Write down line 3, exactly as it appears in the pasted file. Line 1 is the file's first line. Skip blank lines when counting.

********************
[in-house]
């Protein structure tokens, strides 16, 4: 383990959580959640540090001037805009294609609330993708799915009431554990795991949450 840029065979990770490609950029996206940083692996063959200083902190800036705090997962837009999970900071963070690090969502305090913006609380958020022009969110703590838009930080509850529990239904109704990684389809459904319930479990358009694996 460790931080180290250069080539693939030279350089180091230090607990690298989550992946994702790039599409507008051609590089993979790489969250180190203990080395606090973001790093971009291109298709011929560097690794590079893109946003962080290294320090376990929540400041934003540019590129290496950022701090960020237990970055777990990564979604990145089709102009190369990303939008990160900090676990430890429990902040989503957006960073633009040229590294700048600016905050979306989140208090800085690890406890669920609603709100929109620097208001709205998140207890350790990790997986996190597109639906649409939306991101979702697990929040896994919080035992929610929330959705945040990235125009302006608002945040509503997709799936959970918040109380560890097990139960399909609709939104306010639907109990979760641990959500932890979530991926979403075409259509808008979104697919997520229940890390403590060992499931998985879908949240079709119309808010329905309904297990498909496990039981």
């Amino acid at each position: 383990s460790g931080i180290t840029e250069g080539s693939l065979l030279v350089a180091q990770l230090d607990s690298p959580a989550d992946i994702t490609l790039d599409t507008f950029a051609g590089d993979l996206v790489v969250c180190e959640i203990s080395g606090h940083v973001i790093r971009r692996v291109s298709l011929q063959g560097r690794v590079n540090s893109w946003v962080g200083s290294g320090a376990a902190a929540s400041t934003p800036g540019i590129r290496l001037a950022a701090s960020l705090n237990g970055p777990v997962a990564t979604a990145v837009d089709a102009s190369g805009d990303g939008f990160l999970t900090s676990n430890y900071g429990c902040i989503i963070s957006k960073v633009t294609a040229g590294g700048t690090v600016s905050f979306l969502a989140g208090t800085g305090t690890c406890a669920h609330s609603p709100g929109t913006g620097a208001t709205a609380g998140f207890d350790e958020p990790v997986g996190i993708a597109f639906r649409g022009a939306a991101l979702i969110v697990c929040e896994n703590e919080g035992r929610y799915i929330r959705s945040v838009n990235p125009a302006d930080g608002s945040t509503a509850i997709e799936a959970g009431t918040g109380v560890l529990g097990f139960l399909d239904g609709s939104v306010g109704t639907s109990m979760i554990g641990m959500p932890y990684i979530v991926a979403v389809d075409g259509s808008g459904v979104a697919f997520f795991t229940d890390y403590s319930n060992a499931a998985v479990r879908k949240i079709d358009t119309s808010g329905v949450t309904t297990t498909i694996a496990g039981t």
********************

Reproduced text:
């Amino acid at each position: 383990s460790g931080i180290t840029e250069g080539s693939l065979l030279v350089a180091q990770l230090d607990s690298p959580a989550d992946i994702t490609l790039d599409t507008f950029a051609g590089d993979l996206v790489v969250c180190e959640i203990s080395g606090h940083v973001i790093r971009r692996v291109s298709l011929q063959g560097r690794v590079n540090s893109w946003v962080g200083s290294g320090a376990a902190a929540s400041t934003p800036g540019i590129r290496l001037a950022a701090s960020l705090n237990g970055p777990v997962a990564t979604a990145v837009d089709a102009s190369g805009d990303g939008f990160l999970t900090s676990n430890y900071g429990c902040i989503i963070s957006k960073v633009t294609a040229g590294g700048t690090v600016s905050f979306l969502a989140g208090t800085g305090t690890c406890a669920h609330s609603p709100g929109t913006g620097a208001t709205a609380g998140f207890d350790e958020p990790v997986g996190i993708a597109f639906r649409g022009a939306a991101l979702i969110v697990c929040e896994n703590e919080g035992r929610y799915i929330r959705s945040v838009n990235p125009a302006d930080g608002s945040t509503a509850i997709e799936a959970g009431t918040g109380v560890l529990g097990f139960l399909d239904g609709s939104v306010g109704t639907s109990m979760i554990g641990m959500p932890y990684i979530v991926a979403v389809d075409g259509s808008g459904v979104a697919f997520f795991t229940d890390y403590s319930n060992a499931a998985v479990r879908k949240i079709d358009t119309s808010g329905v949450t309904t297990t498909i694996a496990g039981t």